Nobody expected that the consequences of the coronavirus outbreak have had positive effects on the environment such as dramatic improvement in air quality due to the economic downturn. It is overwhelming to watch the healing of nature during the pandemic!
Flights have been canceled worldwide. The volume of air traffic fell by 60% globally.
As the planes were suspended from March to June 2020, the weather returned to normal, as it was years ago. At least in Europe, after many years, it was the summer it had been for decades. That is, colder, rainier, with alternating sunny and colder days. It lasted until June. Then, after the resumption of air traffic, there appeared again nearly 40 degrees of heat, which used to be normal only in southern Europe and northern Africa.
The Financial Times published a satellite image comparing nitrogen dioxide pollution in March-April 2019 with the same period of 2020 in selected areas around the world. We had the opportunity to see how the air cleared over Tehran (Iran), New Delphi (India), Prague, London (UK), Madrid (Spain), Milan (Italy), Moscow (Russia), and Los Angeles (USA).
Due to traffic and production attenuation, there was a 25% reduction in CO2 emissions in China corresponding to a global reduction of 6%.
The grieving coronavirus pandemic has also proved its worth in Venice, Italy, which had attracted crowds of tourists throughout the year. They emptied in March 2020. As a result of the dramatic decline in shipping, we were able to watch shots of crystal clear water, where fish and swans returned to the iconic canals. After a long time, dolphins came to some Italian shores. Air quality has also improved significantly.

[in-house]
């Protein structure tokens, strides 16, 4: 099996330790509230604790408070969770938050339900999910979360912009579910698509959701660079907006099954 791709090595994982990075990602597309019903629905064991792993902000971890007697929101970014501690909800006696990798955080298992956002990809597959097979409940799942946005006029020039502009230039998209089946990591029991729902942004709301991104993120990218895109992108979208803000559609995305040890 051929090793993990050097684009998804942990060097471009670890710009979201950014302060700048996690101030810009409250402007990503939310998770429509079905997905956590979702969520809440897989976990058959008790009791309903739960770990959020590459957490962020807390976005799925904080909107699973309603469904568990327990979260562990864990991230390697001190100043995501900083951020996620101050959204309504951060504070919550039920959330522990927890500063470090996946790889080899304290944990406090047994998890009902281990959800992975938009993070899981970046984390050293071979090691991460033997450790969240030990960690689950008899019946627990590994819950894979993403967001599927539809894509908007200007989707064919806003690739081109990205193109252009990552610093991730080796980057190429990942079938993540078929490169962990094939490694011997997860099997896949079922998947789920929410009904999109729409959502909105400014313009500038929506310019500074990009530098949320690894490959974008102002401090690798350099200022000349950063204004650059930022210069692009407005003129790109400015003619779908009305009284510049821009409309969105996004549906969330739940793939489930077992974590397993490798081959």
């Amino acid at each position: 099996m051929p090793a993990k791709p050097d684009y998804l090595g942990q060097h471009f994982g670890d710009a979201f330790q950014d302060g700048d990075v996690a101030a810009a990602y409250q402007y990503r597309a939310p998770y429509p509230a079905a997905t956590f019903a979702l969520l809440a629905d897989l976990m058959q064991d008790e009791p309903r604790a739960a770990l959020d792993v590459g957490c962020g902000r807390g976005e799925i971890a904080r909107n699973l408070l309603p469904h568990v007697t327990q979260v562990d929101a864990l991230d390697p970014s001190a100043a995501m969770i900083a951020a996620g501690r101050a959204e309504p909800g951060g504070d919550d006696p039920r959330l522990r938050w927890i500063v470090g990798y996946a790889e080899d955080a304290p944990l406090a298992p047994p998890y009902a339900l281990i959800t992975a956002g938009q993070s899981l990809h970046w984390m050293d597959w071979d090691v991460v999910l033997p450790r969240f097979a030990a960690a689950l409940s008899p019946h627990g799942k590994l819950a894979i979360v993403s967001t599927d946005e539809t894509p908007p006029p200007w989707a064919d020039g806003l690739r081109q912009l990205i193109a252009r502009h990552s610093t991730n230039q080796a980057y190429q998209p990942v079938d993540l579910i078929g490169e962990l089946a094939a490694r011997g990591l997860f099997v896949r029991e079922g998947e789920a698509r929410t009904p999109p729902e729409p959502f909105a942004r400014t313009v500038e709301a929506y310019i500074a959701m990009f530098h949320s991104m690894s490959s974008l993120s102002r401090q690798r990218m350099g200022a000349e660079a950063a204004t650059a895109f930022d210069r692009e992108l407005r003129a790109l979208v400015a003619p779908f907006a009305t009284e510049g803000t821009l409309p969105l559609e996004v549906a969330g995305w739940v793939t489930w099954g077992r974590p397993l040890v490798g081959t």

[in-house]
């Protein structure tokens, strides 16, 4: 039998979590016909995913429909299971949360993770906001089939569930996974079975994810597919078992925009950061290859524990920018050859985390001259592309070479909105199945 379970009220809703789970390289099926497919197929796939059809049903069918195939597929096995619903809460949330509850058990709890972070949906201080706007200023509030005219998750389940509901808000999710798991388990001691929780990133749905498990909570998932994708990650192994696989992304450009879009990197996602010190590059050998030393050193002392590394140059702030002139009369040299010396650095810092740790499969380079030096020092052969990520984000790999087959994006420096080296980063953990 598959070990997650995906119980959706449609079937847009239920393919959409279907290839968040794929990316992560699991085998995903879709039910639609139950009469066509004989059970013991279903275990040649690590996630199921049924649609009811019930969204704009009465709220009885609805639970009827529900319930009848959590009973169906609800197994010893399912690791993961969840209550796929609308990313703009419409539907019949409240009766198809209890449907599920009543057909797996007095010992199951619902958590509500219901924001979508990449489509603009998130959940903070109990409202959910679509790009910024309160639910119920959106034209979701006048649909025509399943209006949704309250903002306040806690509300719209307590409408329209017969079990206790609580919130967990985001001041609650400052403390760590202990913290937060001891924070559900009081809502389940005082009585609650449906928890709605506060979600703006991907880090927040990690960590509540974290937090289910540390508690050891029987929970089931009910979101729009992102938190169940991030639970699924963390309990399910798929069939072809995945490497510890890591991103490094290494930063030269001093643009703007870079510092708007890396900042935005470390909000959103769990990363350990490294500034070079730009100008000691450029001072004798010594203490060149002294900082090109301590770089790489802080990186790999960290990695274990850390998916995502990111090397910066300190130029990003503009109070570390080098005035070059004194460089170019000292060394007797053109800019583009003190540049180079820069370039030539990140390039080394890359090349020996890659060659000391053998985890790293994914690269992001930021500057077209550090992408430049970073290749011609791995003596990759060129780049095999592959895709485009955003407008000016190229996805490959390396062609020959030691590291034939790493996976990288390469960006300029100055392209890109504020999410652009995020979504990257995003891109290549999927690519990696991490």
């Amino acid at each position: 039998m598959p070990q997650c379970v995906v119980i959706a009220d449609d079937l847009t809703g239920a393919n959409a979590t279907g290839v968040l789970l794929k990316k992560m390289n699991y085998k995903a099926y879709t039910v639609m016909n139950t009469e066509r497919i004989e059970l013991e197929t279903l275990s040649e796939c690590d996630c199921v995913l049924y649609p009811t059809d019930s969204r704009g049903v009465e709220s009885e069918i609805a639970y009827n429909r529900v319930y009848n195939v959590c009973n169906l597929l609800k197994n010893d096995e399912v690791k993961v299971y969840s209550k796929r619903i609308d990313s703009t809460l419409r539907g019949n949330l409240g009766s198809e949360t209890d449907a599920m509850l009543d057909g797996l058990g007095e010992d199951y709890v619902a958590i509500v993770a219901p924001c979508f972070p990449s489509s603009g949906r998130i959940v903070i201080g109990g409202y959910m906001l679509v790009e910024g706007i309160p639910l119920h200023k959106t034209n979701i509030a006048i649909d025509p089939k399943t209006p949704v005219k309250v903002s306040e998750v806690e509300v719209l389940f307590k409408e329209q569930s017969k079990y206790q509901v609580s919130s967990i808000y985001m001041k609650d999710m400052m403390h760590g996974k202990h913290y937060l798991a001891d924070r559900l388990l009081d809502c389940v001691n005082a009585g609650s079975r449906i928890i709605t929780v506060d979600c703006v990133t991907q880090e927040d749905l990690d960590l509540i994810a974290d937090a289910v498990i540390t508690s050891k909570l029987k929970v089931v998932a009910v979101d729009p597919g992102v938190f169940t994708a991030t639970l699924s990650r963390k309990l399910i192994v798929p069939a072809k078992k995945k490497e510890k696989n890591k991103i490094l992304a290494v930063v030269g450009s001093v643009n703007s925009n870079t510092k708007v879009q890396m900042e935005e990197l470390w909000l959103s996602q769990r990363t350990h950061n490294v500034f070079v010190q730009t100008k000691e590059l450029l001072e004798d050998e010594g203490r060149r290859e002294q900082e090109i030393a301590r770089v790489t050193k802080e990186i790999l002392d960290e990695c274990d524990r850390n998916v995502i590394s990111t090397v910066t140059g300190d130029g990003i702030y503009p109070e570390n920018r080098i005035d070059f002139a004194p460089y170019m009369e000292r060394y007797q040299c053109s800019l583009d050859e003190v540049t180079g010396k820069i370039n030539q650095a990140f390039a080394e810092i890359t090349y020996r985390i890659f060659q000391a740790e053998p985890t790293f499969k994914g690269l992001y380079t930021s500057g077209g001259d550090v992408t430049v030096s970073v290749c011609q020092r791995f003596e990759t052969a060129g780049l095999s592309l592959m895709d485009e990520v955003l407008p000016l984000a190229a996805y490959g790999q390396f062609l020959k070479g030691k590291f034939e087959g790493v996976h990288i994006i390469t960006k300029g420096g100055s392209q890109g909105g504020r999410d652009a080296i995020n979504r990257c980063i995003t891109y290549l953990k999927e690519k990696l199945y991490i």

Nature has taken back what belongs to it!
The key would be a possible change in consumer behavior around the world, either due to the economic impact of the crisis or greater awareness. The crisis also has the potential to change people's behavior and consumption habits in the long run, for example by forcing them to think twice before embarking on a long journey that could end up in quarantine. However, if the crisis spreads or ends with the paralysis of important sectors in individual countries, emission reductions could be really significant for annual volumes.
Whatever the outcome, one thing is for sure, the Covid has helped the Earth and animals return to their habitat and the land takes a break from contamination. We too can benefit by breathing cleaner air, having a better quality of water and nature rested from man.